Friday, April 6, 2012

Pasta Puttanesca

"It is not known whether the Italian ladies of the night (the puttane) who gave their name to this racy pasta sauce did so because they were short of time or cash or both.  In any case, puttanesca is quick and cheap and we hope it offends no one's memory to say so."* The version of this recipe (sorry, can't find the source), which I first made several years ago described the puttane leaving a crock with fresh tomatoes and other ingredients on a sunny window sill for several hours to let the flavors blend, and to make the sauce readily available. Since I first made this sauce based on this technique (sun verses stove simmer) I've always thought of Pasta Puttanesca as a sauce to make in the heat of summer when tomatoes are ripe on the vine. Earlier this winter when having dinner out I ordered, "Fettuccine 'alla Puttanesca' with Black Olives, Capers and Artichokes". While the execution was not that good, it made me think that this hearty dish would work equally well in the winter.


By habit, except for baked items (cakes, cookies, breads, etc.),  I usually cook by eye and taste. This blog has forced me to quantify amounts, which on many occasions I have found to be difficult and in many cases arbitrary as I tend to like food spicier than most.  Quantifying ingredients and quantities for Pasta Puttanesca is particularly difficult. The basic recipe  consists of garlic, diced onion, and anchovies first sauteed in olive oil and then mixed and simmered with chopped red chili, olives, capers, diced tomatoes, oregano, and salt and pepper to taste.  The variations in both ingredients and quantities are many.  Even the recipe (main dish) in the  The Silver Palate Cookbook  differs in both in ingredients and substantially in quantities from the recipe (appetizer) in The Silver Palate Good Times Cookbook. Needless to say other recipes vary even more.  The recipe that follows is a suggestion for a quick dinner; adjust quantities and ingredients to individual taste and ingredient availability.

Serves 2 as main course; scale accordingly

Boil in salted water according to package instructions :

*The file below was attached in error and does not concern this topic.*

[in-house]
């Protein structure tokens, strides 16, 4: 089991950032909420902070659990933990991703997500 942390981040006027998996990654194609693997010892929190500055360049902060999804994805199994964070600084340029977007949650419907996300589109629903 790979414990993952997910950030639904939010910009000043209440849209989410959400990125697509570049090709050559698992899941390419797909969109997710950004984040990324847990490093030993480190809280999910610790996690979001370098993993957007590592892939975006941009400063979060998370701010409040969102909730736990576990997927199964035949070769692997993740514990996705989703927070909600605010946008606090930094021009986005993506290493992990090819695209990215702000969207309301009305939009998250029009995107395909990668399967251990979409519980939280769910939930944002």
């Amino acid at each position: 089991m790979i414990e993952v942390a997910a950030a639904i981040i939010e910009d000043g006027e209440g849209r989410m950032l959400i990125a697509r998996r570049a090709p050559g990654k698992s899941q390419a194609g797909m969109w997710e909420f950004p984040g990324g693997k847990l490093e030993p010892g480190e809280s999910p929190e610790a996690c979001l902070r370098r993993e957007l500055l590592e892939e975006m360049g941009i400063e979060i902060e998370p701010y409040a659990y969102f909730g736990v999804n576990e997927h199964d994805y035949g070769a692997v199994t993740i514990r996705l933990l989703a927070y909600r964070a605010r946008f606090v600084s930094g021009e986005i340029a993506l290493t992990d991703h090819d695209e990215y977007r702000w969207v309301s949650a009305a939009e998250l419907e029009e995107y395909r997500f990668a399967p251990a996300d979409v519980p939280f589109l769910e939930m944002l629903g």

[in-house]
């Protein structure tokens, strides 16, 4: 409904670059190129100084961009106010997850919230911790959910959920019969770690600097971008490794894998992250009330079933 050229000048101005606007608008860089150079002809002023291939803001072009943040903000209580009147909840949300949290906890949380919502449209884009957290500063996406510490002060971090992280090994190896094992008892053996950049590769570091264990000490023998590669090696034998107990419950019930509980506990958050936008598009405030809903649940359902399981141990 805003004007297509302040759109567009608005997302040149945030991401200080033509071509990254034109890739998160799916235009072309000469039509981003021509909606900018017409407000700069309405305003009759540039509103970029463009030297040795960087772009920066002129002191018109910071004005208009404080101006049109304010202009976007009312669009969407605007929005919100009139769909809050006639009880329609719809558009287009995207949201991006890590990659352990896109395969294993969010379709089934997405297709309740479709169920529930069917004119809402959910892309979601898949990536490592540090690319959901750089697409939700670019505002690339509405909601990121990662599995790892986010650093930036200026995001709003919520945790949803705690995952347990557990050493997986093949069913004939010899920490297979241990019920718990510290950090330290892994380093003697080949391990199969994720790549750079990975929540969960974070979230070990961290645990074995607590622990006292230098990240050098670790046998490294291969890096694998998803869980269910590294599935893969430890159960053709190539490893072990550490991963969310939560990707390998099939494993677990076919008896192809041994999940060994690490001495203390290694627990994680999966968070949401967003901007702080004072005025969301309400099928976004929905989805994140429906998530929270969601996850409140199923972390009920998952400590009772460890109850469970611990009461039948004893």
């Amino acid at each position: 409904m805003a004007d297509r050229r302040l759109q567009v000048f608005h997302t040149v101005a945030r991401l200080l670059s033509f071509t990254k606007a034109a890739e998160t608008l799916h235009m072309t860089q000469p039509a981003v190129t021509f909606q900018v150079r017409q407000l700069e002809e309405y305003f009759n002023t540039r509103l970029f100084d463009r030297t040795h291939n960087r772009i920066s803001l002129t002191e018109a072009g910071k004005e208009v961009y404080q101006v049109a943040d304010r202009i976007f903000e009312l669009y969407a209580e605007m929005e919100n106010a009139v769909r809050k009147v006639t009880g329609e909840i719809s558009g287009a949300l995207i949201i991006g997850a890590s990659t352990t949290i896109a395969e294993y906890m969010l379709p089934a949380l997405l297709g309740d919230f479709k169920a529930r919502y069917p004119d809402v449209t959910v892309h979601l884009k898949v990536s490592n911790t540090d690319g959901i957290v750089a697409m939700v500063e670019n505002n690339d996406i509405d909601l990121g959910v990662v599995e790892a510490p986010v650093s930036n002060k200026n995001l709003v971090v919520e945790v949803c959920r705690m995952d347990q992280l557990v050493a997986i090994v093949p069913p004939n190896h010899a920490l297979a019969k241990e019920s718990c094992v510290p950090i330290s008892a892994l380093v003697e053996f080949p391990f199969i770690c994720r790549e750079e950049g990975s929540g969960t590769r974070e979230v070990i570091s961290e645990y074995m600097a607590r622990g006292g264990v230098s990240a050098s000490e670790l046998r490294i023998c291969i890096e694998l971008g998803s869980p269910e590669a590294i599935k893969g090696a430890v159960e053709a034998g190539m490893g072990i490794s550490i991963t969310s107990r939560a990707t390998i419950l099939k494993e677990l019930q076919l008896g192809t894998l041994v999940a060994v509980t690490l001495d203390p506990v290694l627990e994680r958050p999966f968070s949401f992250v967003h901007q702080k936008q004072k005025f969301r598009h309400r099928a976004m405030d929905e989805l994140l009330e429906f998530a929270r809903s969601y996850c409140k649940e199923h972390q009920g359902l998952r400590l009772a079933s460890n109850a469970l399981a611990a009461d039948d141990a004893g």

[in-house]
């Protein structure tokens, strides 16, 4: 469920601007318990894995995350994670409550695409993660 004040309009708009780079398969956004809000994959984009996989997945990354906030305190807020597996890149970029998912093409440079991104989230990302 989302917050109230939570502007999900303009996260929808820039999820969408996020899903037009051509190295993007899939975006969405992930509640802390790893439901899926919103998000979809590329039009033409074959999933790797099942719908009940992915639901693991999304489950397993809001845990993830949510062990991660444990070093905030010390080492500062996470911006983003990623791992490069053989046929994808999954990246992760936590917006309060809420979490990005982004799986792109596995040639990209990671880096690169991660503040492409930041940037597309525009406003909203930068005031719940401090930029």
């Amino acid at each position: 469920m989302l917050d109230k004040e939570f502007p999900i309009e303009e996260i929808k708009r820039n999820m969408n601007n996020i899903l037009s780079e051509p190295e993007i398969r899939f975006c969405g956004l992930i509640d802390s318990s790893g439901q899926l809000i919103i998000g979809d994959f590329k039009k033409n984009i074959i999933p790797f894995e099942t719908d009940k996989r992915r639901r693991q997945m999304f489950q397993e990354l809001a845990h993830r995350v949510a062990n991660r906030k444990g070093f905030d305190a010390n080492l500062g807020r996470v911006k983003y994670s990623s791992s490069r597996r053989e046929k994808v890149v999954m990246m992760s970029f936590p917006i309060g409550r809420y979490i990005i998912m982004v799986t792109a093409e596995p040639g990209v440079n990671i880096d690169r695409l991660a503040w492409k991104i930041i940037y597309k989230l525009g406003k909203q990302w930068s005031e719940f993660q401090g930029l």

8 oz pasta**

While pasta is cooking, in a medium skillet, saute until garlic is soft and slightly browned:

~1 T olive oil (heat first)
~2 cloves garlic, finely chopped
~1/2 c Kalamata olives, sliced
~1 T capers
Then add:

1 14.5 oz can diced tomatoes (I like the Muir Glen fire roasted)

Simmer until the tomatoes are heated through.

Serve over the hot pasta, garnished with:

Freshly grated Parmesean cheese


Add to the sautee mixture any/all to taste: dried red pepper flakes, finely chopped onion, anchovies

Add to the simmer mixture any/all to taste: chopped parsley, fresh or dried oregano


Mix together in a medium size bowl with cover:

~1 pound ripe tomatoes, chopped

Follow the instruction above for the simmer mixture, adding:

~4 anchovy fillets, coarsely chopped

Add the sauteed mixture to the tomatoes, stir well, cover and let sit in the warm sun for several hours, stirring occasionally.  Serve at room temperature over hot pasta. Garnish with Parmesan cheese


To the tomato mixture add either/both: ~1/4c parsley, finely chopped, 1 T fresh oregano leaves

* Page 72, The Silver Palate Cookbook (original version) preface to the recipe for Pasta Puttanesca.

February 2013: Quick after-ski version:  Use diced tomatoes plus 1/4 c (chunky) black olive tapenade.  Garlic optional.

**  May 2017: I find I am using less pasta and more sauce these days. 6 oz of pasta would be plenty for Ed and me. For more guidance see HOW MUCH PASTA TO COOK (bottom of post)

Reviewed 5/30/2017

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